A Comprehensive Guide on How to Stop Mom Shaming
While we believe in self-expression, at Posh Peanut, we support the movement to stop mom-shaming, and there are simple ways to change the conversation and stop mom-shaming once and for all.
Moms have it tough. Dads do too. But there’s pressure to achieve a perfection that women deal with much more. Societal expectations and centuries-old stereotypes put moms in the position of primary caregivers. Many women are delighted to (and do) take on this rewarding role. But it is not always realistic. Single moms, for example, don’t always have options. They say, “it takes a village” to raise a child. So why is mom-shaming so pervasive? Shouldn’t we all be in this together instead of taking each other down? Rather than stigmatize, let’s be part of the solution!
What Is Mom Shaming?
In a nutshell, mom-shaming involves criticism, unwanted advice, making fun, and even bullying. It can be subtle or severe. Others (primarily mothers themselves) chime in on a mom’s parenting tactics with their critiques. This unsolicited judgment may have been intended to be beneficial. Often, it winds up being hurtful. These “opinions” put a burden on already stretched-thin, stressed-out moms.
Mom shaming comes about because someone (be it a sibling or a stranger) would have “done something differently.” This disapproval is generally unsupported and unhelpful. Here’s how to handle mom-shaming and how to shut it down.
Examples of Mom Shaming
Comments may seem innocent on the surface. However, it is not always the intention that moms on the receiving end pick up on. Moms may get the impression that someone thinks they are not doing a good job at parenting. Such doubt can cause a mom to question her own capability. When her parenting is doubted or disputed, a mom’s whole world can crumble down. What was meant to be “constructive” winds up being destructive.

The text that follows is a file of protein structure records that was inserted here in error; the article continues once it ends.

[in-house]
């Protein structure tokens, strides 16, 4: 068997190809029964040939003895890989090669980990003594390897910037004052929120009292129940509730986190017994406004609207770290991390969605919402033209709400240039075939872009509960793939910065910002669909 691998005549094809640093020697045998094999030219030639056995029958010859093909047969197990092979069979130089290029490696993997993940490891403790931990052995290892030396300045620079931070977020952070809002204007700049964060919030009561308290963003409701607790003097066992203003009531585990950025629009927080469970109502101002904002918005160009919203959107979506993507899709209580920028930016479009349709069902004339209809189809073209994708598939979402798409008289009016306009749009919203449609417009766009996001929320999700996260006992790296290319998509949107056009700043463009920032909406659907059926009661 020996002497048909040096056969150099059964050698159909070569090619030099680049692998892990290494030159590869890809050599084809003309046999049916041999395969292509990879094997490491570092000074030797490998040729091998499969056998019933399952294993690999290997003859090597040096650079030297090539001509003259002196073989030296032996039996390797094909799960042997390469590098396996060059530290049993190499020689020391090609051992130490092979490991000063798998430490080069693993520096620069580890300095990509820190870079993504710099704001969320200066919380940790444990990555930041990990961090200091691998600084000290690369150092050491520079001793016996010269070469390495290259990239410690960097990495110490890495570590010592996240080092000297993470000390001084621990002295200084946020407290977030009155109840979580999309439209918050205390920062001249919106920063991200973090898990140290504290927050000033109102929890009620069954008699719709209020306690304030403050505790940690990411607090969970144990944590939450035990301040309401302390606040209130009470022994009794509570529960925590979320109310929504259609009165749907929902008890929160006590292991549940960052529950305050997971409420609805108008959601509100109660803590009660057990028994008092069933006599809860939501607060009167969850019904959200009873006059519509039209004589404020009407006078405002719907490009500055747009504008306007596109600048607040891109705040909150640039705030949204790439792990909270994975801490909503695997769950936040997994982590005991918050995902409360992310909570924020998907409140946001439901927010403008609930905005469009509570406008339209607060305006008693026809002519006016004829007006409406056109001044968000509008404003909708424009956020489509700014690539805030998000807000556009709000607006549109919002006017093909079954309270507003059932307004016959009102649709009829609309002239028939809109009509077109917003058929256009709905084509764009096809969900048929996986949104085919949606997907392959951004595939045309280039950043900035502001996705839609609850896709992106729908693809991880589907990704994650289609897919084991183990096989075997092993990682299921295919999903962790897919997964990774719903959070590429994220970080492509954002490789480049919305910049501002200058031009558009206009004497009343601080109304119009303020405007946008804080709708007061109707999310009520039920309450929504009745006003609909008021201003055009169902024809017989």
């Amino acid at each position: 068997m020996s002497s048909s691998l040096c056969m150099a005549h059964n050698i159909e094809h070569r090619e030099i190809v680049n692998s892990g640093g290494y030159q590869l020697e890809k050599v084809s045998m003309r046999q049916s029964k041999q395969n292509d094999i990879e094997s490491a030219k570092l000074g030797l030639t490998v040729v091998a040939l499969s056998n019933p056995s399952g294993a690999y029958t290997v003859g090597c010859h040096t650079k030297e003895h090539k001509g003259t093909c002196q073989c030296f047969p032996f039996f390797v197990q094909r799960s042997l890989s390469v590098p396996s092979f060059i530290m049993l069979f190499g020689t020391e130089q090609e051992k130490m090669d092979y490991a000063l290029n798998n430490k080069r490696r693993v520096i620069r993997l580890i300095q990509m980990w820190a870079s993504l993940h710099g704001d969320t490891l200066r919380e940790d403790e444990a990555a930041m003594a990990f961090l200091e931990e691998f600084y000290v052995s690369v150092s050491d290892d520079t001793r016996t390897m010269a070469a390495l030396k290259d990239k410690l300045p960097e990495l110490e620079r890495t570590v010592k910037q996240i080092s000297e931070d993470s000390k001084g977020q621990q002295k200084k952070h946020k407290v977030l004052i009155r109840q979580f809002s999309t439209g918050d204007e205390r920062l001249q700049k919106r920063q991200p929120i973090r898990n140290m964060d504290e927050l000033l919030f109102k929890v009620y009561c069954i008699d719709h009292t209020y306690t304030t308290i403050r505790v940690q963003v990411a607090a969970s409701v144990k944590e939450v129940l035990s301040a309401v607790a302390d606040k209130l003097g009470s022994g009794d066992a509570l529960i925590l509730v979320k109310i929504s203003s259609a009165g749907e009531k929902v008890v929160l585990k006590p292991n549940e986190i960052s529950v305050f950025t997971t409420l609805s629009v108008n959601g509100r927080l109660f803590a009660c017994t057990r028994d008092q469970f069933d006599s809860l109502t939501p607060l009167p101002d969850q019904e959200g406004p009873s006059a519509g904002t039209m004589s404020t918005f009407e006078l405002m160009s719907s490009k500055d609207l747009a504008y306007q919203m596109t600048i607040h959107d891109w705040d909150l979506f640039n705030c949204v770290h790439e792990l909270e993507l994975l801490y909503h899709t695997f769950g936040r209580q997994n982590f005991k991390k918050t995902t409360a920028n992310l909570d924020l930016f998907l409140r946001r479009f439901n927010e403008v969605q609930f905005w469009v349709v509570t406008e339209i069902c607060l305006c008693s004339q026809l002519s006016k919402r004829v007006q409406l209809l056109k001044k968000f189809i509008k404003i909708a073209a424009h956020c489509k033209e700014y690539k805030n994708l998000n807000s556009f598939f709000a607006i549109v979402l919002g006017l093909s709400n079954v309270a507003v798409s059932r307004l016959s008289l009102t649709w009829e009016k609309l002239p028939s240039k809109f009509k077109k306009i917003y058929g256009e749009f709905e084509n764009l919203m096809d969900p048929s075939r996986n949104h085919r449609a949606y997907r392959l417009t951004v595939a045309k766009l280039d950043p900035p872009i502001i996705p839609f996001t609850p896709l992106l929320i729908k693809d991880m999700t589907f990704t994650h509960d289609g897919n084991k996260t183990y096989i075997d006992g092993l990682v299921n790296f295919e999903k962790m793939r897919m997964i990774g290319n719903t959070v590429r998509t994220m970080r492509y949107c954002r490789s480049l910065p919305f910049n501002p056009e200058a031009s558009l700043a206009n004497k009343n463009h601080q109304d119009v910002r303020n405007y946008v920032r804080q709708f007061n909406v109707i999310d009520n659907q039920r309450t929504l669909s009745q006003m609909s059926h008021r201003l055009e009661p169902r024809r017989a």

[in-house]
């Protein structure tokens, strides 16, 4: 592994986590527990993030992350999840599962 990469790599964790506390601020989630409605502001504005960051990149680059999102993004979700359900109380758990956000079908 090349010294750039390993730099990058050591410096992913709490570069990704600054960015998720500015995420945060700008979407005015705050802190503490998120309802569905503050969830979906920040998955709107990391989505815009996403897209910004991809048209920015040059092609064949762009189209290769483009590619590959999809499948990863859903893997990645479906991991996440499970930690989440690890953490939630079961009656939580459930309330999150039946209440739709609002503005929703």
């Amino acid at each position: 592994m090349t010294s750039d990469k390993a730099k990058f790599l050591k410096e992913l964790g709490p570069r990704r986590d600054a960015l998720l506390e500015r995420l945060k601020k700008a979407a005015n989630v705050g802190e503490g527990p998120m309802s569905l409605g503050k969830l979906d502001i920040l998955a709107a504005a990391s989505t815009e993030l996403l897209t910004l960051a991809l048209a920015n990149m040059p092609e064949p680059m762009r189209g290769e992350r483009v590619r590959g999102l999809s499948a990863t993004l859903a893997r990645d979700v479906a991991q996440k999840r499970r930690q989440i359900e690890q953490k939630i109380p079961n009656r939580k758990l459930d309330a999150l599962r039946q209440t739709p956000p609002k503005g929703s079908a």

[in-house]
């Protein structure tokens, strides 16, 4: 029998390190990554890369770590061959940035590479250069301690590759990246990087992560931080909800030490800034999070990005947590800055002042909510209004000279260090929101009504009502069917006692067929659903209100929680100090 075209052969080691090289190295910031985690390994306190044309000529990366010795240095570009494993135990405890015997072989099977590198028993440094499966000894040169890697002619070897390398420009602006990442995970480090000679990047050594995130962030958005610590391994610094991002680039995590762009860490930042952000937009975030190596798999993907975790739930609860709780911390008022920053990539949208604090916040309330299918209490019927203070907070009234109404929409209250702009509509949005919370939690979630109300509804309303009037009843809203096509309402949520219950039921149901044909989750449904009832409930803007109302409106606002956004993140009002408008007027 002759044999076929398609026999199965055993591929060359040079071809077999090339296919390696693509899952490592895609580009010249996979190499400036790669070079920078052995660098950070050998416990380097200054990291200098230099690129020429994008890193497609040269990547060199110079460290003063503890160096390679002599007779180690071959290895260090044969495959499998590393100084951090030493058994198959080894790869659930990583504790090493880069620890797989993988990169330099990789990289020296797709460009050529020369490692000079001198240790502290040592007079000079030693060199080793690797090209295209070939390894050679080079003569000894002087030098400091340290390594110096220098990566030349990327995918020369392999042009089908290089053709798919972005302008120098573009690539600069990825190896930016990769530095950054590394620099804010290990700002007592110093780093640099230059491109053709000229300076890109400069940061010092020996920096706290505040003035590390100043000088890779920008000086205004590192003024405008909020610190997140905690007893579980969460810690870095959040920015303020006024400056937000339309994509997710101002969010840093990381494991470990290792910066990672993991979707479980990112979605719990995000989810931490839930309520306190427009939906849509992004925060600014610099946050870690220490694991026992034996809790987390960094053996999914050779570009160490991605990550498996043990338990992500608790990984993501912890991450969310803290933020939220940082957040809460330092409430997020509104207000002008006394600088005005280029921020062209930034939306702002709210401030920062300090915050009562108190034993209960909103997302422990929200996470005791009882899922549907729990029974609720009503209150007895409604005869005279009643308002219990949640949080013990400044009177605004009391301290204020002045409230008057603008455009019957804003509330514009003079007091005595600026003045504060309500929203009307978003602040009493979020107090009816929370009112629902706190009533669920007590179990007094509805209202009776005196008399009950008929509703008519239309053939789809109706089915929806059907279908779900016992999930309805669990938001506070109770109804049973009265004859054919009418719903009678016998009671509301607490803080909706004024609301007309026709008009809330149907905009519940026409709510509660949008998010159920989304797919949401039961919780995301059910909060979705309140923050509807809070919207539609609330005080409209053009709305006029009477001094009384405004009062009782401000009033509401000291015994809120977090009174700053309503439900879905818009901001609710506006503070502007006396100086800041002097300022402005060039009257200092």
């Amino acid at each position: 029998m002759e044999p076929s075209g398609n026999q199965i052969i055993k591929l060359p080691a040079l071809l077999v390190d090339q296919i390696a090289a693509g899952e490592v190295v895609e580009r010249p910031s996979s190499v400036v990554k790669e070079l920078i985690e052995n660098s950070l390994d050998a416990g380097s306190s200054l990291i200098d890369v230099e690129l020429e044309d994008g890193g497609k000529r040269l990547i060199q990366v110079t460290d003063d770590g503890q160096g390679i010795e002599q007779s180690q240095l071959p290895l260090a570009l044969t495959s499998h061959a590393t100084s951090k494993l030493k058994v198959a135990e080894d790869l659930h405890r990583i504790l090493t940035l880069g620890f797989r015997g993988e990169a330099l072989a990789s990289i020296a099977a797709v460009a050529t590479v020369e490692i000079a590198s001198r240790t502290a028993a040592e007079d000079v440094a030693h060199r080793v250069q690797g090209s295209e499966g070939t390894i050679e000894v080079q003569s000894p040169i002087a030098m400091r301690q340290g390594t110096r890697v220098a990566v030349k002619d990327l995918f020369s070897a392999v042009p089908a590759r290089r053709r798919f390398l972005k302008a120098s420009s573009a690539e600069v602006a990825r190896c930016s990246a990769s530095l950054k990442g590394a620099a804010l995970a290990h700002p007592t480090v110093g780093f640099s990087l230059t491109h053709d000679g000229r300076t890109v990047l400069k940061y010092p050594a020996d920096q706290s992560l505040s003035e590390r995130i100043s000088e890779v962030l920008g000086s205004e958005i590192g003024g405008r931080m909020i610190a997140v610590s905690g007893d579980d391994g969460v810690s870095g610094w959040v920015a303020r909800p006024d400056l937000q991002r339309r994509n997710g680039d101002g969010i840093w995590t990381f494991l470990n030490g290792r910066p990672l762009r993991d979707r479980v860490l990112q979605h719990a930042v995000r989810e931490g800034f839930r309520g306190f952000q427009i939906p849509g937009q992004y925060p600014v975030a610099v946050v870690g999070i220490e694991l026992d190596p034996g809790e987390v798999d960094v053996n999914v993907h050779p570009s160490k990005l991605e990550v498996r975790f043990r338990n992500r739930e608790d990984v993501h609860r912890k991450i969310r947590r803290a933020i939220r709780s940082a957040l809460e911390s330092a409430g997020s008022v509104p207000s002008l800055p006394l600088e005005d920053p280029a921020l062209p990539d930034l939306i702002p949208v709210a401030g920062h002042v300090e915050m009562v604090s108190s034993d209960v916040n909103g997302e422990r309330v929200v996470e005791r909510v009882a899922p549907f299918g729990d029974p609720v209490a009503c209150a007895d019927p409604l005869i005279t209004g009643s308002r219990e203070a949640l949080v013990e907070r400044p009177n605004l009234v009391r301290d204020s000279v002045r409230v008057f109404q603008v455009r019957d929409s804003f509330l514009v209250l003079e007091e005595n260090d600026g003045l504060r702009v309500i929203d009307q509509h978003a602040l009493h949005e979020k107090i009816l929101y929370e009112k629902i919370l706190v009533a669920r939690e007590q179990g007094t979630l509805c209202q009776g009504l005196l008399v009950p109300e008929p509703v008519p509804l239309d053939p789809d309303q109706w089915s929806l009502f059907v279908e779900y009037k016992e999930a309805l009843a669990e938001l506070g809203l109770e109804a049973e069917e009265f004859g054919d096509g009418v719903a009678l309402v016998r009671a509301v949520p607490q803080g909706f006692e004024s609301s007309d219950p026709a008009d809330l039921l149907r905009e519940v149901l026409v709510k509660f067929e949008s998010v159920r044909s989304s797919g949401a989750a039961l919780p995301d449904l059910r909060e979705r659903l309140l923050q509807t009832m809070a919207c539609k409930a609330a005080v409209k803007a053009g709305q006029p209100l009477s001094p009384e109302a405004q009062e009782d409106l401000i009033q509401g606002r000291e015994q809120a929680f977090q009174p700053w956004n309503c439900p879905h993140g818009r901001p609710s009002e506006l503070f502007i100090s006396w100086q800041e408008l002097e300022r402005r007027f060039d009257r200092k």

Who is Shaming Moms and What are They Talking About?
According to a poll conducted by C.S. Mott Children’s Hospital with Michigan Medicine, more than 60% of mothers have been mom-shamed. The biggest mom-shaming offenders? Family! Their partner or spouse, in-laws, and parents have plenty to say. Friends, peers, moms in their social circle (and ones they don’t know), and random strangers on social media are culprits too. Health care and childcare professionals have been called out as mom shamers as well, but perhaps their input has some weight.
Topics high on the shame “list” includes discipline, diet/nutrition, sleeping, breast/bottle feeding, child safety, and childcare. Unsurprisingly, over half of the moms who’ve been approached didn’t find much value in the “advice” thrown at them.